Honduran Corn Tortillas

Cooking tortillas, in the Honduran tradition.

Honduran Corn Tortillas

By Laurel Wagstaff
I am a lover of hot-off-the-fogon Honduran corn tortillas. As is often the case with such things, it is not merely the thick texture, or the mouthwatering mild taste, or the way the outside is slightly crispy as to almost taste like popcorn; it is the memories that come with the visualization of those tortillas.

Now, I say “visualization” instead of “taste” because I will never be able to taste one of them again, only dream about them, since hot-off-the-fogon Honduran corn tortillas can only be found in Honduras. The memories that come with the thought of those tortillas are from my difficult, wonderful, life changing eight week stay in the rural village of Chogola Abajo in Intibucá, Honduras during the summer before my junior year in high school. I was there with the program Amigos de las Américas and was involved in doing construction projects in the community.

The first tortilla that I made was completed on my first day in community and reflected my emotions at the time. It was only the image of what the real tortillas were supposed to look like. The misshapen tortilla was laughed at boisterously by the Honduran family I was to live with for the next eight weeks, and laughed at nervously by myself.

Thrown on the Fire

Indeed, although I don’t like to admit it, I was scared. My Spanish was not strong enough to really communicate and my only English refuge was in my one partner, a girl a year older than me whom I didn’t know. But, like my tortilla, I was thrown on the fire despite my weaknesses. When it came off the fogon it still tasted good, even if it didn’t look anything like Honduran made tortillas.

Afterwards I went to sleep and I woke up the next morning feeling better. I had accepted my fears and was starting to move on.

Margo, an Amigos volunteer, with children in Honduras.
Margo, an Amigos volunteer, with children in Honduras.

To be honest, during my first three weeks in the community I didn’t even like eating the tortillas. No one family had enough food or money to feed my partner and me every meal, so generally we ate with whomever we had worked with that day. For each meal we ate there was a hearty stack of tortillas to be consumed.

Black Hole

Sitting there, amongst quickly spoken Spanish and the unfamiliarity of the situation, many questions came up. How was I ever going to be able to understand what everyone was saying? How was I going to make it through eight weeks with no word from my parents except for the occasional letter which made it through the black hole that was the Honduran postal system?

How could I finish my AP summer homework when I scarcely had time to hand wash my clothes? The foremost question on my mind, however, was how would I even be able to eat such a huge pile of thick corn tortillas? The answers to all of these questions would come in time, and when they did I was left wondering why I hadn’t seen them sooner.

I don’t know who it was that first said, “You don’t know what you have until you loose it,” but that saying proved true for me. I went for a four-day midterm break in the city of Gracias, Lempira and spent time eating Honduran-American pizza, drinking soda, and socializing in English with my fellow American volunteers.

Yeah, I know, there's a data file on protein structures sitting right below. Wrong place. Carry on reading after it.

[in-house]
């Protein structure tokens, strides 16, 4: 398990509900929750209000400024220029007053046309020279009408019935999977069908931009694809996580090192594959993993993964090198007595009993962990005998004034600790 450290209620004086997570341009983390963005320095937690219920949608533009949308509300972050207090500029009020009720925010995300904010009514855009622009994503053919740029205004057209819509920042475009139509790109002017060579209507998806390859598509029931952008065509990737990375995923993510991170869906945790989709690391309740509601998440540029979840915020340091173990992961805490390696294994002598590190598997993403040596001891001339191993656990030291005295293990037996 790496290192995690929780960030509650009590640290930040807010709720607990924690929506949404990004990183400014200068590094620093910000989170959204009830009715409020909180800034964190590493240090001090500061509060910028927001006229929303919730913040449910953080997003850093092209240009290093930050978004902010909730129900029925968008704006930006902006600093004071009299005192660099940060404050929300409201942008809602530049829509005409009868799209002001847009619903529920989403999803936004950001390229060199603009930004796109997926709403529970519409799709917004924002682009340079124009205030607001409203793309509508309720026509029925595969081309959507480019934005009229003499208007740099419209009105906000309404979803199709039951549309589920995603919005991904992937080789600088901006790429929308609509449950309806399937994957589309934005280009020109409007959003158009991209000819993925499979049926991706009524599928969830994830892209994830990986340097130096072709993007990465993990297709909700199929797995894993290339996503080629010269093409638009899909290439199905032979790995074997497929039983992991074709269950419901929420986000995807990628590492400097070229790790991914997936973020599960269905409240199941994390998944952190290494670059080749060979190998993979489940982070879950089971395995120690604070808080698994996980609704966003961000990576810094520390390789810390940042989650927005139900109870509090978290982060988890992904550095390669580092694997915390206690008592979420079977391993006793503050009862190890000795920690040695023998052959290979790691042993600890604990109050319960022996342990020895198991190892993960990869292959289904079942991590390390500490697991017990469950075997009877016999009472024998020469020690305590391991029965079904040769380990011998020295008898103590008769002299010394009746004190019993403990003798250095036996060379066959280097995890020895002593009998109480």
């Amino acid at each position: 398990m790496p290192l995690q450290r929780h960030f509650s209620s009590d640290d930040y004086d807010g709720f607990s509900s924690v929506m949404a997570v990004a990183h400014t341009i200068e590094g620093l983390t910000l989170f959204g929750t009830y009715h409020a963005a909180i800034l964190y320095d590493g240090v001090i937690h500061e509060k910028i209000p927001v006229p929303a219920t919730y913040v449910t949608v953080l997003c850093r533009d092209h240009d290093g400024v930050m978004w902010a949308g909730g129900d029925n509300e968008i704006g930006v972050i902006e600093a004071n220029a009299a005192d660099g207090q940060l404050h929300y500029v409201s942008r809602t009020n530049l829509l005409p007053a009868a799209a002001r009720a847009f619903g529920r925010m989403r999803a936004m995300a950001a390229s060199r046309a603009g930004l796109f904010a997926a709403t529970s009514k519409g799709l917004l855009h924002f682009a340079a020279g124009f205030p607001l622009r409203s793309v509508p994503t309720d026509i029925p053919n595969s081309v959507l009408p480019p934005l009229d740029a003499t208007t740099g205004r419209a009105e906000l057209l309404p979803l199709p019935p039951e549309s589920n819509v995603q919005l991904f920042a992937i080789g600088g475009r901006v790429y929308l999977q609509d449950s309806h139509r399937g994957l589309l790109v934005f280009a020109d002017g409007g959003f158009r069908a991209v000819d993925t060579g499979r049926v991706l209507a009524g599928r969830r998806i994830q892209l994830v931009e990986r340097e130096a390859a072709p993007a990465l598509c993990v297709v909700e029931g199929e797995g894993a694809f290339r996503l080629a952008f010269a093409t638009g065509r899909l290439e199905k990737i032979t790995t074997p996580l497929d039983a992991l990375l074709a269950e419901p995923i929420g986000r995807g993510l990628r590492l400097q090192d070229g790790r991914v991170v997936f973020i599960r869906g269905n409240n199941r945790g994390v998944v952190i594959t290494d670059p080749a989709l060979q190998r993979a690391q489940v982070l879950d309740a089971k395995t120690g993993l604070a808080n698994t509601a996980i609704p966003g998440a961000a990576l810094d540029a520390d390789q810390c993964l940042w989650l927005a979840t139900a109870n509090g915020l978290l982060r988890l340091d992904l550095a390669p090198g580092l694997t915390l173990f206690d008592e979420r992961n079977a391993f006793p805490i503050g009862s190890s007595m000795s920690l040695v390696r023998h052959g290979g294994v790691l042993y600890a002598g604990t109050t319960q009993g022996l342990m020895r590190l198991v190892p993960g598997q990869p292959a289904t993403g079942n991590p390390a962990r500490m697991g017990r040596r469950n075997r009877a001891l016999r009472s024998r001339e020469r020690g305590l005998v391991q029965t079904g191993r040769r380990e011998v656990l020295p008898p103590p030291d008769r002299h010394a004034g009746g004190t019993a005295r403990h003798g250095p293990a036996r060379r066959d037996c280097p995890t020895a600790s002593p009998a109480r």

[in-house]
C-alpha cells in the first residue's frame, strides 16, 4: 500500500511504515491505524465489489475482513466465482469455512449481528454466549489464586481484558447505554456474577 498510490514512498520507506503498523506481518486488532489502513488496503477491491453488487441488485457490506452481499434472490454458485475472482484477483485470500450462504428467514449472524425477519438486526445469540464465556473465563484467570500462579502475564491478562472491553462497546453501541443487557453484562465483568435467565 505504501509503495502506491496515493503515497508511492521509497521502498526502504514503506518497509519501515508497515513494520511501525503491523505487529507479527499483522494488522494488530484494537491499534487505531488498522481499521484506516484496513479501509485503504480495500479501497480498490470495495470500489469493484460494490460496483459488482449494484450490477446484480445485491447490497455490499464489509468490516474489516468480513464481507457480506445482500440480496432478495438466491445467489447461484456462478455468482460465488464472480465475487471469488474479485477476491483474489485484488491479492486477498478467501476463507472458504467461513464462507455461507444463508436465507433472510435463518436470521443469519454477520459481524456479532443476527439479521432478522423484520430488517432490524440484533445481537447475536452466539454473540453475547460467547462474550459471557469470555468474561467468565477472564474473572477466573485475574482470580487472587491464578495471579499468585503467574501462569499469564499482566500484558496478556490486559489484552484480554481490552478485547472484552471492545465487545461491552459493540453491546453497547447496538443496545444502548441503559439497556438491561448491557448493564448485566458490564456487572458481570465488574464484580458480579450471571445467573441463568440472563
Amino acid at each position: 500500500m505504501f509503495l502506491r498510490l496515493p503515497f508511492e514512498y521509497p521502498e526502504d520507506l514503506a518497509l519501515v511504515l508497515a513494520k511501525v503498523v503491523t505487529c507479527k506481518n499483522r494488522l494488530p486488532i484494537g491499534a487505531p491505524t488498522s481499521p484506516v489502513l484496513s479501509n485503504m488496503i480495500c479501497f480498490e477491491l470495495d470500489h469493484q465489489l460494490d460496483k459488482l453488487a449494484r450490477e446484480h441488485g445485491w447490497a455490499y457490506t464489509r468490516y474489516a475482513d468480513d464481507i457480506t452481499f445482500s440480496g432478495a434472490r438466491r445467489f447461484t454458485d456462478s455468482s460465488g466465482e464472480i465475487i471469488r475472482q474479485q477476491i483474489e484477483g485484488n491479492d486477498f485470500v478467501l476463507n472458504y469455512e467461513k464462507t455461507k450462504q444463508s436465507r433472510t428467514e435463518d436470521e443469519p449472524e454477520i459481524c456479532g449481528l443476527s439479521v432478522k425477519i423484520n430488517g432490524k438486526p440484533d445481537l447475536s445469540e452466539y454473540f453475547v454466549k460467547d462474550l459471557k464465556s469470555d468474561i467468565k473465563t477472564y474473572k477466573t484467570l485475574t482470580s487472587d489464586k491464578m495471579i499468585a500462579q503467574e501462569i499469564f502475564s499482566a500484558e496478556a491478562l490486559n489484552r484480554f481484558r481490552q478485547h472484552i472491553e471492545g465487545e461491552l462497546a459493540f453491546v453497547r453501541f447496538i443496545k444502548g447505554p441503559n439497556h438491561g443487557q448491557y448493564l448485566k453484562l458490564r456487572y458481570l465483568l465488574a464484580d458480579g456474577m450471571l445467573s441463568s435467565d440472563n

Missing the Tortillas

There was, of course, a general lack of hot-off-the-fogon Honduran corn tortillas and to my surprise I found myself missing them. I was ready to enter back into Spanish-speaking small community life by the end of those four days, and my first day back in community after midterm had a very different feeling than when I had first come. For one thing, I accepted and readily
consumed four hot tortillas.
The next few weeks passed all too quickly, with many changes in me and my habits. I found myself eating tortillas like a Honduran, and what’s more, I loved every bite of them. The best tortillas came from my host mother, who began to give hot ones to my partner and me, as well as open up more socially when we returned from midterm.

Every day was wonderful, my homesickness faded and turned into despair when I realized that before long I would need to leave, and in all likelihood, never eat a hot-off-the-fogon Honduran corn tortilla again.

The Last Morning

My last morning with my Honduran family was difficult since I came to realize I would never see them again. When it finally came time to say goodbye I was in tears, as was the Honduran woman I had grown to accept as a second mother. I knew that the actual experience was over but so deeply had the images of the country, people, and tastes been imprinted into my mind that I knew Honduras, like the tortillas, would be something that I would never forget.
All of us Americans later that day were checked into a run-down hotel which seemed elegant and rich compared to my eight weeks in Chogola Abajo. I was sitting in my room when suddenly one of my friends barged in; my eyes went right to the plastic bag she was holding.

“Some Honduran came and dropped this off for you,” she said, obviously curious as to what the mysterious package was. I took it onto my lap and tore through the plastic to find a sizable stack of my Honduran mother’s corn tortillas, still warm from the fire. I ate the whole stack, my last tortillas, enjoying every bite.

2004 Intibucá, Honduras Volunteer

The greatest feeling is that of giving back and finally seeing the repercussions of all the work, it can change the world. Find out more about AMIGOS


The following two tabs change content below.
If you like the articles we publish, maybe you can be one of our writers too! Make travel plans, then write a story for us! Click here to read our writer's guidelines.